There are certain words and phrases that just REALLY irritate me. They're used all the time, and every time I hear them I just want to smack the speaker
"Irregardless" : A conflation of irrespective and regardless. Common in the northeast, especially Boston, it's not a word, but if it were it would MEAN THE OPPOSITE OF WHAT PEOPLE ARE TRYING TO SAY!!!!!!
"I could care less" : No..... you COULDN'T care less genius, if you COULD care less, that means you actually care MORE.
"Needless to Say" : Needless to say? ... So DON'T FUCKING SAY IT!!! (honestly, 'm guilty of this one too).
"Accuracy Vs. Precision" : Most people think they are the sme thing, and use them interchangeably... NOT EVEN CLOSE
Accuracy is the tendency for something to be correct, or to perform to a minimum deviation from the desired result.
In gun terms (where it is most frequently mis-used), accuracy is the ability of the gun to put the bullets where the sights say they are going to go. If the sights are lined up with the X, the bullet hits the X.
Precision is another ball of wax entirely. Precision is the measure of consistency; the ability to preform the same action in the same way every time.
In gun terms precision is the ability of a weapon to group well.
What we want are Accurate shooters, and Precise guns.
An accurate weapon is a nice plus, but that's what adjsutable sights, or kentucky windage are for. The accuracy of the weapon itself isn't all that necessary to good maksmanship if the shooter is well trained and accurate. Precision (both that of the weapon, and the shooter) on the other hand is critical to good marksmanship. If a weapon doesn't put the bullet in the same place if you shoot it at the same place, it doesn't matter how well trained you are, you will not shoot well with that gun.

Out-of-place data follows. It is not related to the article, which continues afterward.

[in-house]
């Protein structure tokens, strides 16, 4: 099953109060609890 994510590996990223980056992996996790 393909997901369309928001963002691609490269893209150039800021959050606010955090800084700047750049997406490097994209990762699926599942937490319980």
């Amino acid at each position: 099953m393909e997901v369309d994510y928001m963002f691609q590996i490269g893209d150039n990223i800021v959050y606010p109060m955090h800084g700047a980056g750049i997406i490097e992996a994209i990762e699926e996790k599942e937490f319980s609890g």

"Proactive" : This is the ultimate no-no to me. It's become such a buzzword, and people have NO ACTUAL IDEA WHAT THEY ARE SAYING.
It's not a word. It's a prefix and a suffix with no root. People assume the root is act, or active, but in the definition used here, active is actually a suffix. If active WERE the root, the prefix pro would make the statement redundant, making the meaning active-active.
Proactive is a pseudo word that people take to mean the oppostive of reactive, but this isn't the case; the opposite of reactive is ACTIVE.
What people really MEAN to say is active , preventative, or pre-emptive, which means acting on existing information or supposition to prevent forseeable undesireable outcomes, or to ensure desireable outcomes.
Whenever someone says "proactive" to me, I know they are full of shit (at least on whatever they are talking about).
UPDATE: One more thing; I despise the current usage of multiple sentences where multiple clauses are more appropriate. Apparently; the proper use of the comma, the semicolon, and the parenthetical expression, have been forgotten by most.
Some have accused me of writing run-on sentences; but this is unjustified. I write sentences that use proper clause structure, and correct punctuation. The semi-colon is the proper punctuation mark for the separation of clauses; commas are the proper punctuation marks for separating phrases or subclauses within a clause; and the parenthtical expression is the proper punctuation set for digressions from, or asides to the main text (as well as annotation of abbreviation, or for references when a document is not footnoted).
(Yes, I deliberately wrote that paragraph so as to use many semicolons and commas as a demonstration)
In colloquial writing (as I most often use), this division is made relatively clear by the length of the pauses that would properly be used in speaking the text (and the parenthicals of course would be used for the asides). Colons are used for ordered lists, or to terminate the preface of lengthly external quotations; semicolons are used for long pauses, and to separate multiple clauses that have comma separated subclauses (if you could substitue " ,and ", or " ,but " , you should probably use a semicolon); commas are used for short pauses, and to separate subclauses within a clause. There are many cases where there is ambiguity in proper punctuation for a sentence, or a clause; and in such situations it is generally accepted (in colloquial writing) that the less formal mark should be used.
I may be dyslexic as all hell; and I think formal grammar is silly, as is the formal and stilted clause structure it enforces ; but I know my vocabulary and punctuation damnit. Formal punctiation serves a useful purpose; it allows you to read aloud in your head as the author intended; and it should be properly observed.